Memory can serve as a heavy reminder of the past. Indigenous people gather in Shubenacadie, N.S., in June 2008 to remember the residents of a former residential school and the abuses they suffered.
THE CANADIAN PRESS/Mike Dembeck
Memories can be powerful tools to address humanity’s most difficult political, sociological and environmental problems
A British Pattern 1907 bayonet with leather scabbard.
There is no weapon more visceral than the bayonet. It encourages an intimate form of killing, and during WW1, Australia troops plunged, parried and stabbed with great vigour.
Veterans for Peace gather for a Veterans Day ceremony at the Minnesota State Capitol mall, Nov. 11, 2014, in St. Paul.
Veterans of past wars have long been at the forefront of peace advocacy in the United States.
Flag of Kurdistan on military uniform.
Despite many attempts, the Kurds have never won and kept their own nation – though, after World War I, they came close.
The army’s latest recruitment campaign was mocked for its political correctness.
In a world that is unrecognisable to that of 1914, should the British army be relying on recruitment tactics that are a century old?
An 1870 portrait of Herman Melville painted by Joseph Oriel Eaton.
While clear-eyed about the country’s injustices, Melville never succumbed to cynicism. On the author’s bicentennial, American readers could use a dose of his ability to fuse realism with idealism.
The 40-foot Peace Cross in Maryland dedicated to World War I soldiers.
An expert explains why war memorials with religious symbols can have different meanings in a diverse society.
Rupert O’Flynn with Rudolf Marcuse’s bronze bust of Douglas Grant, December 2016.
Photograph courtesy Tom Murray.
In 1918, in Wünsdorf prisoner-of-war camp, a German sculptor created a bust of Indigenous soldier Douglas Grant. For decades, the whereabouts of this nationally significant sculpture were unknown - until now.
Shot at Dawn Memorial at Alrewas, Staffordshire, which commemorates British soldiers shot as cowards during World War I.
Martin Christopher Parker via Shutterstock
Sir Alan Herbert’s 1919 novel was based on a true story and highlighted the injustice of executing shell-shocked soldiers for cowardice.
The beluga whale was reportedly very friendly.
Jorgen Ree Wiig/Norwegian Directorate of Fisheries.
Russia isn’t the only nation suspected of training marine mammals for military use – the US, UK, and Ukraine have all done so in the past.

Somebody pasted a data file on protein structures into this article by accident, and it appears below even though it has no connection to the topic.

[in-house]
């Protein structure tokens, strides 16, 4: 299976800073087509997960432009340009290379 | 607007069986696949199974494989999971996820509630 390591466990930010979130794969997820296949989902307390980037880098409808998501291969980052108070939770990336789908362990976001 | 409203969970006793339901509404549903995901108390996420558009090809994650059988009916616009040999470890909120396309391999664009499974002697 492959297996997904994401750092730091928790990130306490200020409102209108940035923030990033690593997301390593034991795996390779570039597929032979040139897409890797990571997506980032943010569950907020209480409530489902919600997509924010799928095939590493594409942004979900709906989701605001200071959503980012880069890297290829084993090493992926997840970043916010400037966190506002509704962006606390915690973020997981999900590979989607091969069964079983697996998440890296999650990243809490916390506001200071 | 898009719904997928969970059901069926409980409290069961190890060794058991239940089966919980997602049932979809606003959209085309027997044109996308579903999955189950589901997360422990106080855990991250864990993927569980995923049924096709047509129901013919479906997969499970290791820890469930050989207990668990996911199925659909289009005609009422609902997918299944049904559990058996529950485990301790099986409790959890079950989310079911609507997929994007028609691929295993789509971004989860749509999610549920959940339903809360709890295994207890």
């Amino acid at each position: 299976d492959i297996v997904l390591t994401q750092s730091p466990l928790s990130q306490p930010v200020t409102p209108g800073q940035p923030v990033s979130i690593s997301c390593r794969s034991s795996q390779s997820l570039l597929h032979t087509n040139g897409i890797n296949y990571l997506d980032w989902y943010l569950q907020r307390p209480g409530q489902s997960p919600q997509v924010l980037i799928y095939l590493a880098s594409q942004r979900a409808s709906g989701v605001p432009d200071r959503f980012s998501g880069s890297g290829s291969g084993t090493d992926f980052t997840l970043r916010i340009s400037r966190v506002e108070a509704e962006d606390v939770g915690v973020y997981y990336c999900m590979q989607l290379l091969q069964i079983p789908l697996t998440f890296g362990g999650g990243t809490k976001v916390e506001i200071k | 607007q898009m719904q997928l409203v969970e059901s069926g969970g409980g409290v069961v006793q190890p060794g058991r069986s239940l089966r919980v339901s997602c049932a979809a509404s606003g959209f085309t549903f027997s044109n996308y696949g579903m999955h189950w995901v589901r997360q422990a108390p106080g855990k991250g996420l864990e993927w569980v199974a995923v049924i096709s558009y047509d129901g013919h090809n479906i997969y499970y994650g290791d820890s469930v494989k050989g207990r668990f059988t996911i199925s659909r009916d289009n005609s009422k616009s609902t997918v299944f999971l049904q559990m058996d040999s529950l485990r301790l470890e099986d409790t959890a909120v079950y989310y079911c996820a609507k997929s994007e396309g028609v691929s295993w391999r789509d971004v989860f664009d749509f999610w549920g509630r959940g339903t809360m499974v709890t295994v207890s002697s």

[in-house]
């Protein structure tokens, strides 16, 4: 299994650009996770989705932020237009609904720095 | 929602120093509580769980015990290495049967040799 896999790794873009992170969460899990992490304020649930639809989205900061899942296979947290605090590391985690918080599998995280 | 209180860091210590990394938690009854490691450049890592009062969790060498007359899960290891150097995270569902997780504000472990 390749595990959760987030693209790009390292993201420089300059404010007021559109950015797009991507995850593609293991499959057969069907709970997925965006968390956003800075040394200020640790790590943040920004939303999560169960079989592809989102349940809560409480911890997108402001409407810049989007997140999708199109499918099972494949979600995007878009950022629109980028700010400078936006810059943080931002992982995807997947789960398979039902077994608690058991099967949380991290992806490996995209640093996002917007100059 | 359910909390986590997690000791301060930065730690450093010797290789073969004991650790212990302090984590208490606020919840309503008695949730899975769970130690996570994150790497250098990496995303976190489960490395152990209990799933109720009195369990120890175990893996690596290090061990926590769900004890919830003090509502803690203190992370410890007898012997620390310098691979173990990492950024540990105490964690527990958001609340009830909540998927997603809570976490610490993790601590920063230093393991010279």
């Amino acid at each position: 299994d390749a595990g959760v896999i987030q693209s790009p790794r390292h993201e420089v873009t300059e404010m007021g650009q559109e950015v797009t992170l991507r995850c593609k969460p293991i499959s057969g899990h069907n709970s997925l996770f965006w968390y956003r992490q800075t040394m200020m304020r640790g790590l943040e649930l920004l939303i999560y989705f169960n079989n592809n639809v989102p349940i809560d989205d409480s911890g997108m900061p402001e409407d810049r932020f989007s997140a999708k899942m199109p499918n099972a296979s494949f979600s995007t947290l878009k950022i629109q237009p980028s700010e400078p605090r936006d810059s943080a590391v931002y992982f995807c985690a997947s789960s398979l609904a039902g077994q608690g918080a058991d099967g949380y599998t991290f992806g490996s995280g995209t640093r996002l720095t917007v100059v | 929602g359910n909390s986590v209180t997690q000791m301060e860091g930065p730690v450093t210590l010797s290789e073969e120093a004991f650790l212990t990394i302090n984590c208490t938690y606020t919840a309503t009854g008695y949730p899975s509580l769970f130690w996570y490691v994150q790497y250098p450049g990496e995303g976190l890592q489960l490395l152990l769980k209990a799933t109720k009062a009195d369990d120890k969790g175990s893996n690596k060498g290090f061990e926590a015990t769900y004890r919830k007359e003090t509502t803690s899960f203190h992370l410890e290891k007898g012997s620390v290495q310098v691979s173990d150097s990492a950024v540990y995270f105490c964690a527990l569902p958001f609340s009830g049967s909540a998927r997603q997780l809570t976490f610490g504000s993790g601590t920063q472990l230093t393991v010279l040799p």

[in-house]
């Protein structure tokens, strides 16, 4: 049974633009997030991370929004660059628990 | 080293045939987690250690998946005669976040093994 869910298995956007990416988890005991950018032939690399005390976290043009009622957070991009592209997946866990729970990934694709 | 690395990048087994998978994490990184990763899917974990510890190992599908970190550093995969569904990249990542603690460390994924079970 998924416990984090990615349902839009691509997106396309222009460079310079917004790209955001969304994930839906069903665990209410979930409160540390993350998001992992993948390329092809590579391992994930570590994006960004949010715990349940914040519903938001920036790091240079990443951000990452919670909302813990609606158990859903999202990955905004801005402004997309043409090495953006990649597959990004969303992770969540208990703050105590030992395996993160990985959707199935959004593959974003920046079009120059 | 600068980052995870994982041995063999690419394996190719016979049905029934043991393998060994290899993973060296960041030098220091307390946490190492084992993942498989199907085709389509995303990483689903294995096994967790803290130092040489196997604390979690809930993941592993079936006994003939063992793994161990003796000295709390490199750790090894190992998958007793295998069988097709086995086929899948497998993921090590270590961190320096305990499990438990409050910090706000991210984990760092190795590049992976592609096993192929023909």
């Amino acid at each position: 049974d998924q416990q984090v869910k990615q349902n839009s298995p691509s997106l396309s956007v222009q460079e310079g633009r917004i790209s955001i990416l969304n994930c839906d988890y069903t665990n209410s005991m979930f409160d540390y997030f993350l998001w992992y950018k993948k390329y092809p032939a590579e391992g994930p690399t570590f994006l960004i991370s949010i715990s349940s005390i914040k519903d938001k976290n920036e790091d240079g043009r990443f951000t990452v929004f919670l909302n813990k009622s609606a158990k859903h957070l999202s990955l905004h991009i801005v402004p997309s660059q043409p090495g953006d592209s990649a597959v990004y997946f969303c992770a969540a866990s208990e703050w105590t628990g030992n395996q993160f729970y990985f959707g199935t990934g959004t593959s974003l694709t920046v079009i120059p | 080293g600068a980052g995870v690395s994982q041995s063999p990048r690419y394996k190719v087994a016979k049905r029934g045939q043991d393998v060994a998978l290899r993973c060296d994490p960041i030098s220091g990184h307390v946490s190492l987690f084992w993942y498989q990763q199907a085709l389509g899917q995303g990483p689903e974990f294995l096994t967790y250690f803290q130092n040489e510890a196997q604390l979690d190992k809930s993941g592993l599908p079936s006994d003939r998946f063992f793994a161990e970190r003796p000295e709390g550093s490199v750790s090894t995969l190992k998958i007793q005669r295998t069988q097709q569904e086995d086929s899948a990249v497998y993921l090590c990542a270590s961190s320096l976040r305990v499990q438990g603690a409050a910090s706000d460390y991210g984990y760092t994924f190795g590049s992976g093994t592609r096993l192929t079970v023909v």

Descendants of soldiers who fought in the Australian Light Horse Brigade took part in a reenactment to commemorate the 100th anniversary of the battle of Beersheba in Israel in October 2017.
In Aboriginal and Torres Strait Islander communities, Anzac stories are often coloured by racism and ongoing injustices that negate the myth of Anzac ‘mateship’.
Christmas hard tack biscuit: Boer War. Australian War Memorial. Accession Number: REL/10747.
Courtesy of the Australian War Memorial
Army ration biscuits known as ‘Anzac tiles’ were durable but bland - as Australian war archives show, they served as stationery, Christmas cards and as the basis of art.
The war spurred surgeons to develop new techniques, such as traction splints and blood transfusions.
The first world war spurred a host of developments in the fields of science, medicine and architecture. Alongside these came new qualifications and professions, such as physiotherapy.
Parisians watch as their beloved Notre Dame burns.
EPA-EFE/Julien de Rosa
Words are as important as pictures for helping us come to terms with such a huge cultural loss.
This large ‘Do Not Forget Australia’ sign in a yard at the Victoria school in Villers-Bretonneux, is the heir of smaller signs once placed in classrooms by Australian authorities.
Since the end of the first world war, the Australian media has often reported that ‘the French’ care about, remember and even venerate the Anzacs. But is this true? And which French people?
Graffiti probably Banksy, denouncing the conditions in which prisoners have been detained in Guantanamo.
Michael Haneke’s allegorical 2009 film showed how a peaceful society can be shattered within a single generation. It’s a lesson for us now in a world drifting toward populism and violence.
A photograph of Ellen N. La Motte soon after completing ‘The Backwash of War’ in 1916.
Courtesy of the National Archives, College Park, Maryland
Ellen N. La Motte’s ‘The Backwash of War’ was praised for its clear-eyed portrayal of war, but was swiftly banned. Yet the similarities between her spare prose and Hemingway’s are unmistakable.
People gather in the streets in Vilnius, Lithuania to celebrate the 100th anniversary of the country’s statehood.
While many countries across Eastern Europe celebrate 100 years since they were born or restored as nation-states after the First World War, not everyone in these states are celebrating.
Italian dictator Benito Mussolini and Nazi leader Adolf Hitler before attending a conference in Munich, Germany.
It was 100 years ago this month that Benito Mussolini created the fascist party in Italy. Today, his life offers cautionary lessons for contemporary politics.
Kaiser Wilhelm II and one of his generals in 1914.
A toxic mix of wishful thinking, brinksmanship, finger-pointing, and fatalism in July 1914 bear similarities to Brexit.